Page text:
When astronomers want to discover and ascertain the existence of a new planet apart from the sun, they give it time to complete three orbits. Nevertheless, this method has its shortcomings because it cannot ascertain the existence of a planet at long periods. The method is only ideal for short periods such as days or months.
However, some astronomers with the supervision of the University of Geneva have come up with a way of overcoming this challenge. The newly-developed technique allows them to confirm a planet’s presence in a couple of months or even up to ten years.
The transits technique involves the detection of a dip in the glare of the hosting star particularly when the planet passes. The method is therefore ideal for identifying exo-planets. It also allows for the estimation of a planet’s radius and the orbit’s angle which is applicable to a massive number of stars.
However, the method has its fair share of drawbacksconsidering that it is mandatory to wait until the suspected planet moves at the front of the star at least three times. It is therefore only useful in the detection and identification of planets that orbit for short periods particularly few days or months. If the method was to be utilized, it would take more than thirty years toidentify a planet that resembles Jupiter which often takes eleven years to orbit.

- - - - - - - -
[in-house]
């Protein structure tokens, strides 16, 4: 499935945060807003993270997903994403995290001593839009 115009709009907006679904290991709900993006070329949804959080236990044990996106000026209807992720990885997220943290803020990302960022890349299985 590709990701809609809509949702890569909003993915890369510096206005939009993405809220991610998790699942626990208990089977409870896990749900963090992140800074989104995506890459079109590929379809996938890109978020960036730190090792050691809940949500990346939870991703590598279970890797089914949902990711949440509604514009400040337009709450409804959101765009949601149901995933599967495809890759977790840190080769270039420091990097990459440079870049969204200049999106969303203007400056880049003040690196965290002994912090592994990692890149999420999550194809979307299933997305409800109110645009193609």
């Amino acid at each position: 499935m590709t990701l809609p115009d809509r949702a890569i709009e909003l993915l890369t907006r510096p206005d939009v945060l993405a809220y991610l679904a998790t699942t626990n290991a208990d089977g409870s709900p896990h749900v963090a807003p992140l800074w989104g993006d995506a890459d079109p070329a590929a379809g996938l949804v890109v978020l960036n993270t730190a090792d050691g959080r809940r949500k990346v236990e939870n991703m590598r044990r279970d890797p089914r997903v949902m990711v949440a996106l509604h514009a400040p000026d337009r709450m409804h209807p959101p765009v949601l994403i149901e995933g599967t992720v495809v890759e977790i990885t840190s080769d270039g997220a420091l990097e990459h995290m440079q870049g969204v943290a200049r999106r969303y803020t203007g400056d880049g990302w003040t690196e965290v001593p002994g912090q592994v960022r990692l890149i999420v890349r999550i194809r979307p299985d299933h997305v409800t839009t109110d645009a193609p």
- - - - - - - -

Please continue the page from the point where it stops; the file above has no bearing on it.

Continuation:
However, a crew of Astronomers headed by Helen Giles has developed a way of handling this challenge. The astronomers’ evaluated data from a space telescope model K2 which suggested a temporary decline in the luminosity over long periods as well the probability of a planet moving in front of a star. The astronomers had to assess a large number of light curves.
Helen Giles analyzed new findings from the Gaia mission with the aim of establishing the length and distance of the star marked EPIC248847494. The data she acquired established that the location of the planet is about 4.5 times larger than the distance between the sun and the earth. Therefore, one orbit takes about ten years to complete.
The only question that remains unanswered is if it was a planet or star. However, the solution will soon be found by a Chile-based telescope. Helen Giles also managed to assume the mass of the planet by evaluating the star’s radial speed. She ascertained that the object’s mass is thirteen times smaller than that of Jupiter which is way below a star’s minimum weight.
Helen is optimistic that the new method could be effective in searching for other planets that may be habitable.